The author visited Juiz de Fora in April 1981 and took the following photograph at the Museu Mariano Procópio. Car 9 had much the same appearance that it had in the three pictures above [AM]:
During his visit the author located several other discarded trams that had been placed in schoolyards about the city. This one was at a playground of the Associação Atlética Banco do Brasil [AM]:
A taxi driver escorted the author to the Pousada de Juiz de Fora, a refuge for government workers in Nova Califórnia, near of the municipal airport. See the tram across the lake [AM]:
A closer view of the 13-bench car at the Pousada. Its fleet number could not be determined [AM]:
In 2001, 20 years after the previous photographs were made, a Juiz de Fora resident took the following pictures at Parque da Lajinha near the airport. "Escola Infantil" tram 9 and 13-bench car 25 had a splendid new home [Jorge A. Ferreira Jr.]:
A closer view of "Kindergarten" tram 9 in Parque da Lajinha. The exhibit is near the traffic circle at the intersection of Avenidas Guadalajara and Deusdedith Salgado, about 3 km southwest of the former São Mateus tram terminus [see map] [Jorge A. Ferreira Jr.]:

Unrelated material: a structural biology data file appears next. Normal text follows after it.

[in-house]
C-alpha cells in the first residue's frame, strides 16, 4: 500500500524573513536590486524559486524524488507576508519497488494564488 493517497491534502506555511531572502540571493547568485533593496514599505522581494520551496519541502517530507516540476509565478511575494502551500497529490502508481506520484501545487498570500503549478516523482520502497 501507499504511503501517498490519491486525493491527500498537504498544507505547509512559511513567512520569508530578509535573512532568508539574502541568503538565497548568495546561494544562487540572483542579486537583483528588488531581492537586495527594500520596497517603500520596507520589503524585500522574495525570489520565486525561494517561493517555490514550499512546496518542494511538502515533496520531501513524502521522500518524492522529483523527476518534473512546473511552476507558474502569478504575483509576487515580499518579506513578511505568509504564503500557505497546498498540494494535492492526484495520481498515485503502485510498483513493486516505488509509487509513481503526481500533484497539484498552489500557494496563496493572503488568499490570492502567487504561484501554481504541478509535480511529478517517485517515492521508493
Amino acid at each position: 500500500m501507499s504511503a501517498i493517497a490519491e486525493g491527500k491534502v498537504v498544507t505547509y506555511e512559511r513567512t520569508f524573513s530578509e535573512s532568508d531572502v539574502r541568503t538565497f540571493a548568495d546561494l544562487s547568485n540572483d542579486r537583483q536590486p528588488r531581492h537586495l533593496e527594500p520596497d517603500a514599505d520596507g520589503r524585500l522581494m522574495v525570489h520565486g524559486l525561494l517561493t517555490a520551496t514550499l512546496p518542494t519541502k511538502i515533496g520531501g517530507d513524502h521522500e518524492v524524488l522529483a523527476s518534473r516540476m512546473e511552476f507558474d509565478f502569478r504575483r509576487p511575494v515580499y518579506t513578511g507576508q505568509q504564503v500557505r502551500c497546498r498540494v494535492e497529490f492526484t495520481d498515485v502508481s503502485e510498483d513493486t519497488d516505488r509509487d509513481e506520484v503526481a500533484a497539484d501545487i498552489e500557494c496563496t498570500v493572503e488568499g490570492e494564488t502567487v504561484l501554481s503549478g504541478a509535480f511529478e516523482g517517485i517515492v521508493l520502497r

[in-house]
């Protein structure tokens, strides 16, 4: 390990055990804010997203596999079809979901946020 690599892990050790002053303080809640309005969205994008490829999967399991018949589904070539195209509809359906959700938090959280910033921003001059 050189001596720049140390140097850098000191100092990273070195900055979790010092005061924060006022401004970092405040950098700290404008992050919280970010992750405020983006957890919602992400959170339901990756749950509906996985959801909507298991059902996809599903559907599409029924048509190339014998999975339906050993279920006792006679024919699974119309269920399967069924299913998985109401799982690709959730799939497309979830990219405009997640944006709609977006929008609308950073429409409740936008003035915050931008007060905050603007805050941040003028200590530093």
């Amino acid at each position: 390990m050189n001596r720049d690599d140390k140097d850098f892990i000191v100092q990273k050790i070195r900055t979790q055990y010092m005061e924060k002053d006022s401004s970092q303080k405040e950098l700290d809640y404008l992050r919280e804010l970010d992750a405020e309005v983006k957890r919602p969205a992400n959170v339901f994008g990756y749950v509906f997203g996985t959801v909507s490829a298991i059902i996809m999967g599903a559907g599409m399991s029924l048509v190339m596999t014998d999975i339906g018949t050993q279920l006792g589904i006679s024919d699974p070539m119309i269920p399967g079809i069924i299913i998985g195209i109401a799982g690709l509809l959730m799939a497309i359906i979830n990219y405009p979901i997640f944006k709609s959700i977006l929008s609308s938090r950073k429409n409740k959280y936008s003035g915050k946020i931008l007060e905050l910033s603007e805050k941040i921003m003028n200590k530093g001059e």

A plaque at the display provides a description and brief history of each car [Jorge A. Ferreira Jr.]:
The Leopoldina Railway closed its meter-gauge line to São Geraldo in 1974 and Central of Brazil ended passenger service in 1996. Today there is no passenger rail service of any kind in Juiz de Fora. Here is a 2005 aerial view of the city.
Percy H. Thomas. "Electric Transmission Plant at Juiz de Fora, Brazil" in The Electrical World (New York), 19/2/1898, pp. 240-241. Detailed, illustrated article about the Marmelos power plant and the electric installation in the city. Notes mule tramway (the electric tramway hadn't been built yet).
Brasil. Instituto Brasileiro de Geografia e Estatística. Directoria Geral de Estatística. Annuario Estatístico do Brazil 1908-1912. Rio de Janeiro, 1917. The "Emprezas de carris urbanos" section provides historical data and statistics for Brazil's tramway systems, including those in Juiz de Fora.
"Tramways" in Brazil-Ferro-Carril (Rio de Janeiro), 18/9/1924, p. 301. Five paragraphs about the plan for an electric tram line over the Carlos Otto Bridge to Botanágua.